(Last Updated on : 15/12/2012)
In the Hindu dharma, marriage is believed to be a sacrament of two souls and just an agreement between two humans. The East Indian weddings, the rituals and traditions are thought to be the principle component of marriage. Marriage is a life-long commitment of a man to his wife and a woman to her husband in these kinds of marriages and is the strongest social bond that can take place between a man and a woman. The east Indian strongly believe that Grahastha Ashram or the householder stage, the second of the four stages of life, as per the vedas, begins when a man and a woman enter the holy bond of matrimony to start a household. In case of East Indian marriages, the only way to continue the family and thereby repay his debt to his/her ancestors is marriage.
In the view of the East Indians, marriage is not an allowance to human weakness, but it is meant for spiritual growth. Man and woman are thought to be soul mates that, through the foundation of marriage, can direct the energy connected with their entity instincts and passion into the development of their souls. The eastern states of India like West Bengal, Assam, Bihar or Orissa reflect the customs of marriage in this region.
Assamese wedding ceremony is simple but elegant at the same time. The melody of the soothing wedding song 'biya naam" marks its uniqueness. The Assamese matrimonial customs & traditions include Pre Wedding Rituals like Juran Ceremony, Tel Diya Custom, Pani Tola, Nuani Tradition and so on. The main Wedding Rituals include Ceremonial Bath, Wedding Reception, Arrival Of The Groom and Wedding Ceremony.
The Bengali wedding ceremonies are the most interesting and merrymaking communities during marriages. The Bengali marriages consist of simple but meaningful rituals. There are plenty of interesting Bengali wedding traditions and customs, which enable close friends and relatives to come together and share blissful moments. The traditional Bengali marriage rituals can be divided into pre marriage rituals, wedding events and post marriage ones. The Pre Wedding Rituals include Vridhi Puja, Dodhi Mangal Ceremony, Wedding Piris, Gae Halud Tattva Ritual, Snan, Sankha Porana, Dressing up the bride and Mandap. The wedding rituals include Welcoming the groom, Shubho Drishti Ritual, Mala Badal Ceremony, Saat Paak Ritual and Sampradhan. The post wedding rituals include Basar Ghar custom, Bashi Biye ritual, Bidaai ceremony, Bou Baran and Bou Bhat ceremony.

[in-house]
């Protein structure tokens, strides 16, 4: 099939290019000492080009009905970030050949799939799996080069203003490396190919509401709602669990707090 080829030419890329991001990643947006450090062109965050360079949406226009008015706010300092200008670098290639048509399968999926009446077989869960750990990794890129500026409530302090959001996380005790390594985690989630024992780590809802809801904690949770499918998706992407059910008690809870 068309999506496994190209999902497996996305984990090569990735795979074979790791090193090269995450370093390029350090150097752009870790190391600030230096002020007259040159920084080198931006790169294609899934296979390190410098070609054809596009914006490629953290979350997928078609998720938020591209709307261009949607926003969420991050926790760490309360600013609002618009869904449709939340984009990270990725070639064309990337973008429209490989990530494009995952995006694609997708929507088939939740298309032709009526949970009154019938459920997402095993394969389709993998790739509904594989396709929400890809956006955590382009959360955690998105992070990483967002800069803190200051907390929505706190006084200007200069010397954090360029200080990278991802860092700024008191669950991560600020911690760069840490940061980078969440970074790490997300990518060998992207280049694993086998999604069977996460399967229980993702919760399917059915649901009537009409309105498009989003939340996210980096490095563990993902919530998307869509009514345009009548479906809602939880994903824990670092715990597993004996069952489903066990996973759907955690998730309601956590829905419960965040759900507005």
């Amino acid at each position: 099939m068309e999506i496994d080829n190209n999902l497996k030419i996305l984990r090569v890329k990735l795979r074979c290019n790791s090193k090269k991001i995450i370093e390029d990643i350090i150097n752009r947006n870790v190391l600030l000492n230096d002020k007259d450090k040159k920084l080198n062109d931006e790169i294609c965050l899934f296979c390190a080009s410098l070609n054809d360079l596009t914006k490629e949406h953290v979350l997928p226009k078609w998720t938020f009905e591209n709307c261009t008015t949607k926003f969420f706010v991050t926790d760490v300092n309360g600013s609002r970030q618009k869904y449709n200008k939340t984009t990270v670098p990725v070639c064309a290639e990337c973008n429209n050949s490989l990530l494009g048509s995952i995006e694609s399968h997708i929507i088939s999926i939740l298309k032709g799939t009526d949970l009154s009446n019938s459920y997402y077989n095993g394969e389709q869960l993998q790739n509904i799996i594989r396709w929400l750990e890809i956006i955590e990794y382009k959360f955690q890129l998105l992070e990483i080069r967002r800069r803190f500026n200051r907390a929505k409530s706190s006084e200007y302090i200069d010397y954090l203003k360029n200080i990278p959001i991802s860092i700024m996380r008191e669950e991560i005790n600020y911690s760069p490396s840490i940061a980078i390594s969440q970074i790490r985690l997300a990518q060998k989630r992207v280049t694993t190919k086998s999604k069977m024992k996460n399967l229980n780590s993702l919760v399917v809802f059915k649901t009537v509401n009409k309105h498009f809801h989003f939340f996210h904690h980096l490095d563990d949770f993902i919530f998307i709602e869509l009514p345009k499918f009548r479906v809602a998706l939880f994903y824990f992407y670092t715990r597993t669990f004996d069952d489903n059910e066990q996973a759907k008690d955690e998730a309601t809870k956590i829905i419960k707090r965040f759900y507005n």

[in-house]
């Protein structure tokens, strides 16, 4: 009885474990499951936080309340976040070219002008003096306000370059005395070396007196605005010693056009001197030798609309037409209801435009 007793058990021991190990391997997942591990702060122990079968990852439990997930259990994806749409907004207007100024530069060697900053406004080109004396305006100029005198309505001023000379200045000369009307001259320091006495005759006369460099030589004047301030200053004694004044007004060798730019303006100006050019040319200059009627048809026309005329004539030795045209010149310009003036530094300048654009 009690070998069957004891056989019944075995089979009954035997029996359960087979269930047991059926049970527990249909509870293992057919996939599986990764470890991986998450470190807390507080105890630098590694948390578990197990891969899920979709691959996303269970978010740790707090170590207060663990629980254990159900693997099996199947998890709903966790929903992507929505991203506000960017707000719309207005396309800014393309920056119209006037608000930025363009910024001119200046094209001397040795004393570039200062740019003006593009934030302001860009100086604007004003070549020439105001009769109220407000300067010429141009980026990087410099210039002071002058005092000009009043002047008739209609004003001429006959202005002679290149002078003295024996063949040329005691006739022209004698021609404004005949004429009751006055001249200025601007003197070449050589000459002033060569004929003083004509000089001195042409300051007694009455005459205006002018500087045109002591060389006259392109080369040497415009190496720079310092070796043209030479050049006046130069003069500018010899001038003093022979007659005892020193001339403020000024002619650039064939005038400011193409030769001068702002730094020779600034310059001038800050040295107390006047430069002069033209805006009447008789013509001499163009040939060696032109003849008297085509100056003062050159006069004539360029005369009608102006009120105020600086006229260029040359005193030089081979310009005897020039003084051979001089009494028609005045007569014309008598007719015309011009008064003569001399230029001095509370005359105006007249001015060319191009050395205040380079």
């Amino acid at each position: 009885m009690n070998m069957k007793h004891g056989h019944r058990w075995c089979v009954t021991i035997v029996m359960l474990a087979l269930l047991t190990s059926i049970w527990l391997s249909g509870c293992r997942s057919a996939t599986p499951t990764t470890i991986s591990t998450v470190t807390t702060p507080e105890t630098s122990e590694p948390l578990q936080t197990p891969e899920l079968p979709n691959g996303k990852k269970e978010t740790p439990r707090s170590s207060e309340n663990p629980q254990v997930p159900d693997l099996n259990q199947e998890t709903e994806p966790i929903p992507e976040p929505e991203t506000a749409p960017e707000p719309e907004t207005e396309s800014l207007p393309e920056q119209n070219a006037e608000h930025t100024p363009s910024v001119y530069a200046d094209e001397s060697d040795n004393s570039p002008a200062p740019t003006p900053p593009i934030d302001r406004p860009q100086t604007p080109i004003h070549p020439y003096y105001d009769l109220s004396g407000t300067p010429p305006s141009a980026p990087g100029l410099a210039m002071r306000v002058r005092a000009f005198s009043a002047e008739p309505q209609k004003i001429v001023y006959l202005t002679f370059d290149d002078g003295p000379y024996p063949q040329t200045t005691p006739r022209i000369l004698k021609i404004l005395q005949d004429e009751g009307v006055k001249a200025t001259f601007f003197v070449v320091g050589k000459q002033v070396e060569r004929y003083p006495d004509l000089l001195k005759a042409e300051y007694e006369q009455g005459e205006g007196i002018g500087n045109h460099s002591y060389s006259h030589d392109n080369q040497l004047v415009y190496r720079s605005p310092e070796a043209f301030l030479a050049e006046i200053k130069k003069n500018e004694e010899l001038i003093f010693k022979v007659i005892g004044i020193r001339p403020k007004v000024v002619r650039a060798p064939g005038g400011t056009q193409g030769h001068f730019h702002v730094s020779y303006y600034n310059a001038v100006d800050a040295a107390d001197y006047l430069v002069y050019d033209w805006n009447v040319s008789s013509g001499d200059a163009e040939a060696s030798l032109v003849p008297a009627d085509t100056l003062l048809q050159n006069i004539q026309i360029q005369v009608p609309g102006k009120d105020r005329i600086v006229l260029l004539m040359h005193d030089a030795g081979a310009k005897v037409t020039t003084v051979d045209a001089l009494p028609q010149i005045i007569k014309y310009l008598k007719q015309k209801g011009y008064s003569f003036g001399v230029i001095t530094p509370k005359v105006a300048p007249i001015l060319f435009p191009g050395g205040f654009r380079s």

The symbol of Marriage in the east India is marked in the ritual of applying vermilion powder, in the parting of the bride's hair signifies the culmination of the wedding. The groom uses his wedding ring dipped in vermilion powder to mark a line from the start of his bride's hairline to the crown of her head. The material may either be ring, or a small basket or just finger. This is decided by the variation of castes. The ceremony ends with the couple seeking the blessing of the elders. All the attendees greet them. The bride is than ritually sent off to her new family; in certain customs at this point the brides usually undergo a name change as a symbol of shedding her old ties and adorning her new family. Nowadays the brides can even choose to keep both the titles along with their good name.
When the bride arrives at her new home, her mother-in-law ritually welcomes her and she is ceremonially welcomed into the house. She takes care to enter with the auspicious right foot first, gently kicking over an intentionally placed measure of paddy as an augury of plenty for her new family. In modern times post the ritual rig-ma-role the couple through all relationships out the window and travel to the joy of honeymooning.
The East Indian marriages are the amalgamation of tradition, fun and prosperity. The extravagance and color of the occasion strikes everyone present.
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